Think Globallygreenspun.com : LUSENET : TimeBomb 2000 (Y2000) : One Thread
Centralization = control. When this country was on the drawing board, great pains were taken to limit the power of central government. All powers not given to the federal government devolved to the States. That pretty much went out the window with the Civil War, and the establishment of a privately-owned central bank as the controller of the money supply. Stalin understood this principle when he modernized the Soviet Union, putting factories as far away from their sources of raw material as possible. Interdependence between regions = dependence upon centralized government. It happened in America a long time ago, and it's occurred globally in the last 20 years.
The founders understood that individual liberty was preserved by decentralization. With a limited federal government, most decisions about how one lived were made by local and state governments. They warned about how banking and corporate interests would threaten this liberty and promote centralization, but I don't think they quite understood the severity of the threat, and the determination of the plutocrats to transform the Republic into a de facto Empire.
Look where we are today. The Bill of Rights is being used as toilet paper by law enforcement across the country: vehicles can be searched at routine traffic stops - without cause. Property can be stolen by police in "civil asset forfeiture" procedures; this can happen on the strength of an anonymous informant, and you must sue to get the dollar value of the liquidated property returned to you, even if your case is thrown out of criminal court for lack of (or total absence of) evidence. The few who are successful in this rarely receive the full amount, and the money goes directly to the agency that kicked in the door, so they have an incentive. The second amendment right to defense of life and property is being eroded into a meaningless right to own only weapons which are effectively useless toward that end. Our intelligence services now publically admit (after reaching out their long arm to sqelch the San Jose Mercury news story of Gary Webb) to dealing with drug dealers to fund their end-runs around the constitution. Meanwhile our prisons are growing faster than our schools, and 40% of the inmates are there for non-violent drug offenses - while violent offenders serve shorter sentences for lack of prison time, and politicians use the crowding as an excuse to build more, and to fund and equip an increasingly militarized police state. While drug-war mania has kept the price of drugs up for the Contras and others, it has brought the Constitution from it's place as "The Supreme Law of the Land" to a worthless relic. It has as much relevance to our plutocratic empire as the Windsors do to the government of Britain. We live in a centralized police state. A state at (drug-) war with itself, in a permanent state of national emergency that justifies constant erosion of liberty and dependence upon centralized authority.
One of Clinton's recent executive orders is about to go into effect. It's the Order on Federalism, which supercedes Reagan's similarly titled order. Here is a comparison of the two documents. If you care to know what boat you're on, and where it's going, read the highlighted differences between the two, to gauge our country's direction:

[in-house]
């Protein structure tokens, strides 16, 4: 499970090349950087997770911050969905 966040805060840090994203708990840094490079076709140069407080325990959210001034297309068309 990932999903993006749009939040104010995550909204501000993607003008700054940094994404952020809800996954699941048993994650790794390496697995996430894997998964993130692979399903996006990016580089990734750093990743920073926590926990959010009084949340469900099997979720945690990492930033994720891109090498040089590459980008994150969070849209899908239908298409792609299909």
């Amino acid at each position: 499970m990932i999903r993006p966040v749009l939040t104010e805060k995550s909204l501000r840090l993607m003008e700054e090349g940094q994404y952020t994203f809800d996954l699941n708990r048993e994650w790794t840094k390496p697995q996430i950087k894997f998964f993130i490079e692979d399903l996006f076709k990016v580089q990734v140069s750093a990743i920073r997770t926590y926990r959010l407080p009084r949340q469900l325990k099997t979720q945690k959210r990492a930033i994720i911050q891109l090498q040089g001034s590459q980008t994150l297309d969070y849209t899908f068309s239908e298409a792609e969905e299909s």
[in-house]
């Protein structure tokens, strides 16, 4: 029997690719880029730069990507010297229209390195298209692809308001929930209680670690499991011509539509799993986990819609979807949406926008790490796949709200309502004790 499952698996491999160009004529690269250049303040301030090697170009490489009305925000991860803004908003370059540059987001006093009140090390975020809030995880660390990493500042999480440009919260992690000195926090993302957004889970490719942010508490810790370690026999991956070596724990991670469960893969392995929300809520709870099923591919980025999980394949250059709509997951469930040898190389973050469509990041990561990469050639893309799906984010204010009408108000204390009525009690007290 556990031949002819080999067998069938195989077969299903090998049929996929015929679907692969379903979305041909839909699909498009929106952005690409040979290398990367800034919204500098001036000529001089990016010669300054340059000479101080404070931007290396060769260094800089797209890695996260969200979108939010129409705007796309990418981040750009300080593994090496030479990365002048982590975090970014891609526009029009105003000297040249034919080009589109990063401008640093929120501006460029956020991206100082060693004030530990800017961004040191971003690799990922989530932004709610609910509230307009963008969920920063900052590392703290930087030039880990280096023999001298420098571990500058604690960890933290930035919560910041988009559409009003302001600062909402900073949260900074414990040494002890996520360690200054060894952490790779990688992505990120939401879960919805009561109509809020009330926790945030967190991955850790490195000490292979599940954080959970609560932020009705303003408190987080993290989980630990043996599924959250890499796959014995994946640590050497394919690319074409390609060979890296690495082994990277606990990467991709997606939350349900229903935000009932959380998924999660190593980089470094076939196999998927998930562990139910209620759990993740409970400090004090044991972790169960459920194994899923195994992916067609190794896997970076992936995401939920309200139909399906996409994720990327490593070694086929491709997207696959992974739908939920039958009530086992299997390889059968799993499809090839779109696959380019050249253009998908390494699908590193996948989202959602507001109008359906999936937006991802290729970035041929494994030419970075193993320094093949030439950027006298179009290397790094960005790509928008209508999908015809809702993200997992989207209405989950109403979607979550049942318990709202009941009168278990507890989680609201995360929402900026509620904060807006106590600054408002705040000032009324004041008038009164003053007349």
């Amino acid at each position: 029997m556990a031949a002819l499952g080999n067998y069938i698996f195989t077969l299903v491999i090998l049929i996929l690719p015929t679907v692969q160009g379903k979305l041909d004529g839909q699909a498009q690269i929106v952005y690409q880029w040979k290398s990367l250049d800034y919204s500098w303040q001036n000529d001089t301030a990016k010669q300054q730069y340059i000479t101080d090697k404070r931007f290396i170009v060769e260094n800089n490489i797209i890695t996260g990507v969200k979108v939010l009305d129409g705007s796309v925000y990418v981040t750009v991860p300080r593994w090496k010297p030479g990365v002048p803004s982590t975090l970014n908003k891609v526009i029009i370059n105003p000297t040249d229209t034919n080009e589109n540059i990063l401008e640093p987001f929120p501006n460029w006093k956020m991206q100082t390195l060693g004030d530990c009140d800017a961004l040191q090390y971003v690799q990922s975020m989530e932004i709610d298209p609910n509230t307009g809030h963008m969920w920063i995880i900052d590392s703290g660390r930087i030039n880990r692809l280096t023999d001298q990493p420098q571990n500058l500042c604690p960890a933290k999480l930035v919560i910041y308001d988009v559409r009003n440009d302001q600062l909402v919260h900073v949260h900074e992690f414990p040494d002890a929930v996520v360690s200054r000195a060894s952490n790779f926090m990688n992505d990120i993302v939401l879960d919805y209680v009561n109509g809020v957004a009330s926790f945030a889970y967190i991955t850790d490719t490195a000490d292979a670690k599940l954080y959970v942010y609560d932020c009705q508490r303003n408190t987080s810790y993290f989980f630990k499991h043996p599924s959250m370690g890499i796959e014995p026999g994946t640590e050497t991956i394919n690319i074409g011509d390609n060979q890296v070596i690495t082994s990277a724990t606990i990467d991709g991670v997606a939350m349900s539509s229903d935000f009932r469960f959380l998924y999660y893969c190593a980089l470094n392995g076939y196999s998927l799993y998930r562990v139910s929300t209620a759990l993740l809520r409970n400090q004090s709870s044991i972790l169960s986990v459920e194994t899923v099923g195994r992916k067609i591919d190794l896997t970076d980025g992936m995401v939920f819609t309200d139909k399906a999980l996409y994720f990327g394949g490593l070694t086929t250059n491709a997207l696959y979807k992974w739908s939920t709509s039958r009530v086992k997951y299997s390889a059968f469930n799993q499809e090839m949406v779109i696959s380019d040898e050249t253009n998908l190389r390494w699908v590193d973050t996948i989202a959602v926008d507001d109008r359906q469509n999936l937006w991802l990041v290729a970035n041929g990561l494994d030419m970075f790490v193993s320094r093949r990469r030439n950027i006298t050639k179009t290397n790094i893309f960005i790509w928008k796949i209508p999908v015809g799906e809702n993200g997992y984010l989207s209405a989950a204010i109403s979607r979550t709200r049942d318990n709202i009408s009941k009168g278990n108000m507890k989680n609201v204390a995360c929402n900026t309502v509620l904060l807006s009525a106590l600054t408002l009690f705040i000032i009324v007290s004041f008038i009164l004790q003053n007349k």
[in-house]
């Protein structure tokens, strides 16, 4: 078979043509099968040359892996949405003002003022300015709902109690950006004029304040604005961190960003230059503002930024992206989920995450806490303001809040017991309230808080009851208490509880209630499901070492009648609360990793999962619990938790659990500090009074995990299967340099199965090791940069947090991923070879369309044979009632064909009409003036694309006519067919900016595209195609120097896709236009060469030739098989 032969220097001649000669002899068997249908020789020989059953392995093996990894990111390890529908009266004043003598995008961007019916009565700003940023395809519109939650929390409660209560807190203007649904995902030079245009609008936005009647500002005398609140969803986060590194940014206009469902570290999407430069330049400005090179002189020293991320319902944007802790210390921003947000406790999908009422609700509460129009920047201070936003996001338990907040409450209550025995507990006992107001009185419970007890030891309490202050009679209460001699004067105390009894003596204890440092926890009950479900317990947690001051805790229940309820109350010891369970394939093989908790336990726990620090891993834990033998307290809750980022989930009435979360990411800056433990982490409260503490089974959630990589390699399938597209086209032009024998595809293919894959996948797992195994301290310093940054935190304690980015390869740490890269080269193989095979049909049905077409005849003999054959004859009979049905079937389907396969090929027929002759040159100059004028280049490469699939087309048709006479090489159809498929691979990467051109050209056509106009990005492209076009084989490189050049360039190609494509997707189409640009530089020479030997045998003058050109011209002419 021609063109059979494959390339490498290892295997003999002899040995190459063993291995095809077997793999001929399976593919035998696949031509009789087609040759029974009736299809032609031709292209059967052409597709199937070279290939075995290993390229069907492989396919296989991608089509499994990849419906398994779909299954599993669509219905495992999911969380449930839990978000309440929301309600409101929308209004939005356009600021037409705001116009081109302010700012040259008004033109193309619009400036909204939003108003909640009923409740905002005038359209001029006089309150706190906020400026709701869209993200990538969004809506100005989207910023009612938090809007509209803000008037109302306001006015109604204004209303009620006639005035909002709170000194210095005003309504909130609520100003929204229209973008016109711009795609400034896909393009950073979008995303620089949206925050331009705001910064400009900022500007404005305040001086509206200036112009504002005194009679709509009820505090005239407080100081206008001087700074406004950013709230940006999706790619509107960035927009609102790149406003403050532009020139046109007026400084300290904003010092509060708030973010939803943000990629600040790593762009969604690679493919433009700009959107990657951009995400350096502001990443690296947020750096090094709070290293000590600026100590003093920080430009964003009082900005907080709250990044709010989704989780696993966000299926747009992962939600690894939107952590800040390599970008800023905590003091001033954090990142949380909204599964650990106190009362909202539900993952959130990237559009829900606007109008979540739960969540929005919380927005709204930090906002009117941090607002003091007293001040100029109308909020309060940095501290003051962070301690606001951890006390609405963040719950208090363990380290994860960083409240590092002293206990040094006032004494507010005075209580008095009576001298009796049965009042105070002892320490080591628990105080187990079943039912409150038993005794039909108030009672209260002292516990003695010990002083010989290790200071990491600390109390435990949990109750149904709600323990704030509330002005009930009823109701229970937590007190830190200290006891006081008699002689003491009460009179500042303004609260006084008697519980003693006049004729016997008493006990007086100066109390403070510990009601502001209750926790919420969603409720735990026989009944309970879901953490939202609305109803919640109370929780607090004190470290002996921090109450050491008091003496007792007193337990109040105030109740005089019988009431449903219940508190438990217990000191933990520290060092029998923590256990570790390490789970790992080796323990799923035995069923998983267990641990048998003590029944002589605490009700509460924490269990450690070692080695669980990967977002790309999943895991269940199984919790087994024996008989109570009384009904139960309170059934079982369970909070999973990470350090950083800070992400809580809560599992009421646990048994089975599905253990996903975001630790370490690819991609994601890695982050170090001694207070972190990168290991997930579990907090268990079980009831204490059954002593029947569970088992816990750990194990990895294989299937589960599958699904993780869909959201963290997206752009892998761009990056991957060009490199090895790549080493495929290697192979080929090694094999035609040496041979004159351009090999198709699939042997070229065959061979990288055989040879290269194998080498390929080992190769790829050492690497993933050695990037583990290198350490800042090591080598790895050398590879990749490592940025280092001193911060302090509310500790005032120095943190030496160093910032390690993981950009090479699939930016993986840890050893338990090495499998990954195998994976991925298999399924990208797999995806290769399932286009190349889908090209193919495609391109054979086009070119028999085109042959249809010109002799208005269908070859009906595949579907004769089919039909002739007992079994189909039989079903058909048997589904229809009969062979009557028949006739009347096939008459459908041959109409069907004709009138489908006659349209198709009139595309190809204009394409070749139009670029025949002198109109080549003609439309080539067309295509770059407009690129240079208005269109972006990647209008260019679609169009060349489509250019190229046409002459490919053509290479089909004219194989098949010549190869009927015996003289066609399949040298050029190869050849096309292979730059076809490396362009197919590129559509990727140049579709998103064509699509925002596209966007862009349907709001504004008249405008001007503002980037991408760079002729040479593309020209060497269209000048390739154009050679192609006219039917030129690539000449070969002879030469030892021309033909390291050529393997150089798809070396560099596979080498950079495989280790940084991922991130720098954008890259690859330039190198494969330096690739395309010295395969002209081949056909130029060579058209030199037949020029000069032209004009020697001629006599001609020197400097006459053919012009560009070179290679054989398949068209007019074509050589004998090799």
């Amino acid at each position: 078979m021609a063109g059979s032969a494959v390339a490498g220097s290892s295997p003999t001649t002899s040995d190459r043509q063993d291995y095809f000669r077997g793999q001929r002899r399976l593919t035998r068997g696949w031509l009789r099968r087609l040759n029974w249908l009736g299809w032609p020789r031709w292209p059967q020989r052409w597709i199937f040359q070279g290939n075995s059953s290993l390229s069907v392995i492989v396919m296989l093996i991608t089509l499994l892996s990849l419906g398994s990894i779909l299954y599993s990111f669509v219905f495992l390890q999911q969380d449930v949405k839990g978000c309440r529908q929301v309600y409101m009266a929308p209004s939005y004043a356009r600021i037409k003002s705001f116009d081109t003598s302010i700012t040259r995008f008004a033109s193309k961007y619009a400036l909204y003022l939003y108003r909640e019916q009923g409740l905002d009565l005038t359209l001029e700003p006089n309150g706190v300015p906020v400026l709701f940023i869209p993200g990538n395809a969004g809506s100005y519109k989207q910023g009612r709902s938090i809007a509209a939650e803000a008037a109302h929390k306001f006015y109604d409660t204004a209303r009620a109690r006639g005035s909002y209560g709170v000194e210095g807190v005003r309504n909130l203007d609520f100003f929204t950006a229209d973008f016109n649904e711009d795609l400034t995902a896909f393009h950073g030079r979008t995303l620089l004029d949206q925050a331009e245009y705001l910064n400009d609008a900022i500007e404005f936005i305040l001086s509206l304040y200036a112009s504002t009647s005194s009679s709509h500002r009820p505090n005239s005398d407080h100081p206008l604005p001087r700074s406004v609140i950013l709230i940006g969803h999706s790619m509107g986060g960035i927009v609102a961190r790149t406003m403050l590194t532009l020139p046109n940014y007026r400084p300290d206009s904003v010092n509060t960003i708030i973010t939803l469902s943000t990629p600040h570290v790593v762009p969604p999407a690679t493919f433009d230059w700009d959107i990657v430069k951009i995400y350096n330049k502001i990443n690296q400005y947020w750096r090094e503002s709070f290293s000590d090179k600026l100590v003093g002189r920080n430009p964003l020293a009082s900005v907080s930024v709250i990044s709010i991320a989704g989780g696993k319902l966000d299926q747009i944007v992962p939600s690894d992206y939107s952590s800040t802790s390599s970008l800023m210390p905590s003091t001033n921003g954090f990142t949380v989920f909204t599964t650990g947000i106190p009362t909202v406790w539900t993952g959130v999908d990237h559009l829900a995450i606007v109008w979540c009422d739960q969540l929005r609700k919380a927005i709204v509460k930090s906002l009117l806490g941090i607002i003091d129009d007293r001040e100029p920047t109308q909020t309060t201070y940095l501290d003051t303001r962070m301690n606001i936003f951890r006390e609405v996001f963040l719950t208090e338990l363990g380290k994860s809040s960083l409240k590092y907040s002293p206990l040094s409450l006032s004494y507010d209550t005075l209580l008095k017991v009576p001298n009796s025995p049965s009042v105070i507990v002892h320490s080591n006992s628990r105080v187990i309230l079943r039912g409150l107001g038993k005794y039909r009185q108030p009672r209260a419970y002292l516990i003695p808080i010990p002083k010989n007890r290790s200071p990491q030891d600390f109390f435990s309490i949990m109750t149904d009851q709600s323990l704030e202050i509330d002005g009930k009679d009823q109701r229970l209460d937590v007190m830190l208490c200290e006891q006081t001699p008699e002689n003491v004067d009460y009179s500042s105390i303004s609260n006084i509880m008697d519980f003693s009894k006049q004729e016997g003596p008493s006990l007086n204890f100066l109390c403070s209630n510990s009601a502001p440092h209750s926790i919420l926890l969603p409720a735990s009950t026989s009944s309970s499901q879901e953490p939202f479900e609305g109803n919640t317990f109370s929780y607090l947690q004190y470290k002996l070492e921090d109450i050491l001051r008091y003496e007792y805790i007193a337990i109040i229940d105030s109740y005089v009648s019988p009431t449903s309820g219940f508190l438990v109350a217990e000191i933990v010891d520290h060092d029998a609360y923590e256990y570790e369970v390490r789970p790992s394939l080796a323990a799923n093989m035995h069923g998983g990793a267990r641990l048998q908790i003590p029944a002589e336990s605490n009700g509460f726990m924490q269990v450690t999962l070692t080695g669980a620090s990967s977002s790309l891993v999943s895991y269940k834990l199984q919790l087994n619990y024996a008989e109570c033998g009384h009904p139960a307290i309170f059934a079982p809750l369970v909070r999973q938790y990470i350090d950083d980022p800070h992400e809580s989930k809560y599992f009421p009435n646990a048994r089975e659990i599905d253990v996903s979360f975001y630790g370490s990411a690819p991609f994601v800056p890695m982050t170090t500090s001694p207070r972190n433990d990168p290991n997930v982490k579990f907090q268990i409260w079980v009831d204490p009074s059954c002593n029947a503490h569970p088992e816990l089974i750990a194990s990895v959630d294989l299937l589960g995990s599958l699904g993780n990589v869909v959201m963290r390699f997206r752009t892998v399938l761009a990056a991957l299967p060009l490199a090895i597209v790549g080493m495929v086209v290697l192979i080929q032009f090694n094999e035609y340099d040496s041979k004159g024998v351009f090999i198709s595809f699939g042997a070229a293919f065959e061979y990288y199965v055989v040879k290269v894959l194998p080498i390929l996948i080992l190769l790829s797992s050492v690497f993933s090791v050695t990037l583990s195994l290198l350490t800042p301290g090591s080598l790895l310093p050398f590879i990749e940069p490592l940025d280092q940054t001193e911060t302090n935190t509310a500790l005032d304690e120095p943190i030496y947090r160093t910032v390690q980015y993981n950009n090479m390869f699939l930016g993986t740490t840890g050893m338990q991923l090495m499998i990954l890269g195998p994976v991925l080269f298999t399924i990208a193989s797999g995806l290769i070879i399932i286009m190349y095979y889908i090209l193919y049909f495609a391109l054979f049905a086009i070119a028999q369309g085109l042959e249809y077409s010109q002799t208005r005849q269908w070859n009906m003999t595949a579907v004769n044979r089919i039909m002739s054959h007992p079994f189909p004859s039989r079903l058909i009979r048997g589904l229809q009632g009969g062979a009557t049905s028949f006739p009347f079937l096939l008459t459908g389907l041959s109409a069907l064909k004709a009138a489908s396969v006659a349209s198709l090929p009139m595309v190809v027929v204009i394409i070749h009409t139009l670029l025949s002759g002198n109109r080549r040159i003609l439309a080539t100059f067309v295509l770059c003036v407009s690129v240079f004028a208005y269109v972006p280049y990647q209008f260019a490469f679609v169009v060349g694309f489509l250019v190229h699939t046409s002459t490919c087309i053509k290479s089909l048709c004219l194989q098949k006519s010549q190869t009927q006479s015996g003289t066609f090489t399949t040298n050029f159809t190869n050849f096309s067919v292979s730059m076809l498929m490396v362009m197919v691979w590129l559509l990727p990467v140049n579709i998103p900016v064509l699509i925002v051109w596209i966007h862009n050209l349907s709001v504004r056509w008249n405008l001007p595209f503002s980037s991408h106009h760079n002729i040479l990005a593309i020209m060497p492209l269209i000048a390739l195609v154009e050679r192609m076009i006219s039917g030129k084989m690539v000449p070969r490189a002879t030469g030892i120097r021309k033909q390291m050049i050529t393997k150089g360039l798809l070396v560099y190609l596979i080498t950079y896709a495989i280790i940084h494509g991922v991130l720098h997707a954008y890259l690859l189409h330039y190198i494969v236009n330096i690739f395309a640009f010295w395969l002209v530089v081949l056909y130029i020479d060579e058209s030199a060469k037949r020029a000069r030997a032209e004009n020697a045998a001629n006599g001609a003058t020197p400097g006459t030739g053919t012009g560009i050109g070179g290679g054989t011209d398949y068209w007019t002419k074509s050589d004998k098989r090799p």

States have no authority; we are now one monolithic State, an Empire by any other name, and the concrete is setting. Because the forces that steer this Empire are not sentimental about the Constitution, or anything but profit, we will soon be merged into a regional trade block, like the E.U. (which used to be the EEC). As much is obvious looking at NAFTA, GATT, and MAI, unconstitutional agreements which give multinational corporations to challenge our national laws, (environmental and labor laws) passed by our congress. The globalist agenda then dictates that these trade blocks be coordinated by a body such as the UN (which is now openly pushing for it's own army, and the right to tax citizens of all nations to pay for it), into one world government. If this is a shock to you because you don't hear this from Tom Brokaw or Cokie Roberts, just go to another thread and forget about it. If it seems reasonable, and you're familiar with the trends discussed (whether you are pro-globalist or anti-globalist), let me know how you think Y2k might impact the general trend toward centralized federal power, erosion of liberties, and world government. If you think liberty for "stability" is a fair trade-off, and you're in favor of world government, I want to hear from you too, and while I may disagree, I won't flame you. Some who hold similar views to mine like to use a "Tower of Babel" metaphor; suggesting that the powers that be are going to be thrown for a loop, and ecologically sound, socially just local economies will develop from the Y2k ruins. Others, like myself, think that the general confusion will allow the national security state to consolidate survelliance and control - especially if warfare results from the economic pressures of the existing global economic collapse combined with the chaos of Y2k. I think the military will be hit hard, but not as hard as the general population.